July 13, 2021 – Today, Houston Mayor Sylvester Turner, Chair of Climate Mayors, led 146 Mayors from the Climate Mayors network in sending a letter to Congressional leadership calling for the passage of an infrastructure and economic recovery package that supports the critical work of America’s towns and cities to address climate change, create economic opportunity, and confront environmental injustice.
In the letter to Speaker Pelosi, Majority Leader Schumer, Minority Leader McCarthy, and Minority Leader McConnell, the Climate Mayors lay out their priorities for federal legislation, including:
- Prioritize and expand programs where funds flow directly to cities from the federal government.
- Prioritize local government-led processes for federal funds that flow to the states to improve inclusivity and accountability.
- Ensure that federal programs and funding prioritize disadvantaged communities and allow sufficient administrative and implementation flexibility to meet local needs.
- Ensure that federal spending is accompanied by workforce standards that prioritize job quality and equitable access to well-paying high road careers.
“Climate Mayors are committed to rebuilding stronger communities that address structural inequities, create opportunity for hard-working Americans, and tackle an increasingly destabilizing climate. But we cannot create sustainable and resilient cities on our own. We need federal action that includes targeted investments in American cities and towns to build out our nation’s critical infrastructure create a clean energy future that benefits all our communities,” said Mayor Turner.
“In Madison and in cities across the U.S., communities are facing the effects of our changing climate head-on, but we need support from Congress now to overcome barriers, build capacity, and scale solutions,” said Mayor Rhodes Conway, Climate Mayors Co-Chair. “Every town and city must invest in infrastructure and programs that help build resilience to a shifting climate and act immediately to mitigate against further harm. There is no time to waste; we need Congress to prioritize funding that gives local governments the ability to identify and act on the most effective ways to deploy resources to support resilience in our communities.”
“In Phoenix, we are focused on innovating solutions that protect all of our communities from the serious impacts a changing climate is having on our city,” said Mayor Kate Gallego, Climate Mayors Co-Chair. “Yet as severe as the heat is here in Phoenix, my colleagues are dealing with equally challenging problems like flooding in the Midwest or the increasingly damaging hurricanes on the East Coast. Cities face specific challenges unique to their socio-geographical areas, which means we need flexible funding from Congress to solve them. With adequate resources, Mayors and local governments across the U.S. are ready to implement the essential climate solutions that best fit our needs.”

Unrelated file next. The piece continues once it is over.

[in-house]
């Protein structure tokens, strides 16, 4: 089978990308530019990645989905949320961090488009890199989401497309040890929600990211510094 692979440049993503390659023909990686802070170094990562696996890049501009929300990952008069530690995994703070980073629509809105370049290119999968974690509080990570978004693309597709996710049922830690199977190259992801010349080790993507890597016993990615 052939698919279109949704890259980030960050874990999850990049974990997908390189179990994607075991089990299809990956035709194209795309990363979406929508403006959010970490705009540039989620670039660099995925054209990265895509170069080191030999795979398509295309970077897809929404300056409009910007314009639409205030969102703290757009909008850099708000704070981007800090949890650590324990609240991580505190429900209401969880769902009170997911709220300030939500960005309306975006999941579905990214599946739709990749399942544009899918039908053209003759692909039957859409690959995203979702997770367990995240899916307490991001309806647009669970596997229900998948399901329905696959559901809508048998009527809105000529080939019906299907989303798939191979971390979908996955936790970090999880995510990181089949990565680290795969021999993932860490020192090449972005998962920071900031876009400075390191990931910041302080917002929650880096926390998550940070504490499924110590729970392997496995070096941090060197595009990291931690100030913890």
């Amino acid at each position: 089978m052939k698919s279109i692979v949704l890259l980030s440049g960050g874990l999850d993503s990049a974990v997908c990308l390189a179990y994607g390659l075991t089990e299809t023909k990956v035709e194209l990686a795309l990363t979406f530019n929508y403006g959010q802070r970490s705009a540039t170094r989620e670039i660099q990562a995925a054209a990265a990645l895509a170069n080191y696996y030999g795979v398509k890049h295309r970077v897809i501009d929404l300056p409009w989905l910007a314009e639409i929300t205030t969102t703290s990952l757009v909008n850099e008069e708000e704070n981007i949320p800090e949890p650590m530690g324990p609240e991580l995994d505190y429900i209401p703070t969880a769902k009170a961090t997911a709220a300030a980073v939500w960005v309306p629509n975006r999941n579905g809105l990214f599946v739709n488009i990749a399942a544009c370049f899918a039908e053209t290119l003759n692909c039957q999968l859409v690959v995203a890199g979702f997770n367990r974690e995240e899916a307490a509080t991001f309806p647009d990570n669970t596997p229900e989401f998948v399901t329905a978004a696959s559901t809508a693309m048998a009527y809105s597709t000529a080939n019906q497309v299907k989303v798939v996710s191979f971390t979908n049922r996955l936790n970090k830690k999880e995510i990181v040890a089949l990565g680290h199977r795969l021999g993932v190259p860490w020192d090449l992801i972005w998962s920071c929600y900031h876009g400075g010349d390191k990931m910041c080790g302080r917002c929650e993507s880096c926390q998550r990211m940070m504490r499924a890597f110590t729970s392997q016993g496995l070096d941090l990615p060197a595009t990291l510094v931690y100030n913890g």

In April, Climate Mayors released a forward-looking report summarizing the key takeaways from the National Dialogue On Green And Equitable Recovery Series and highlighting tangible solutions for a green and just economic recovery in cities across the United States. The report also makes the case for –and lays out how the federal government can be partners in –moving local climate priorities forward.
Climate Mayors and its work to accelerate local climate progress across the country is made possible with support by Bloomberg Philanthropies.
The full letter sent to Congressional leadership can be found HERE.
About Climate Mayors
Representing over 74 million Americans from 48 states, Climate Mayors is a peer-to-peer network of 476 U.S. city mayors who have committed to fighting climate change. Originally founded in 2014, the network’s ranks swelled to almost 400 mayors in response to the U.S. withdrawal from the Paris Agreement. Climate Mayors commit to taking ambitious action to meet each of their cities’ current climate goals, while working together towards achieving our national Paris targets. For more information, please visit WWW.CLIMATEMAYORS.ORG.
Media Inquiries: James Ritchotte, firstname.lastname@example.org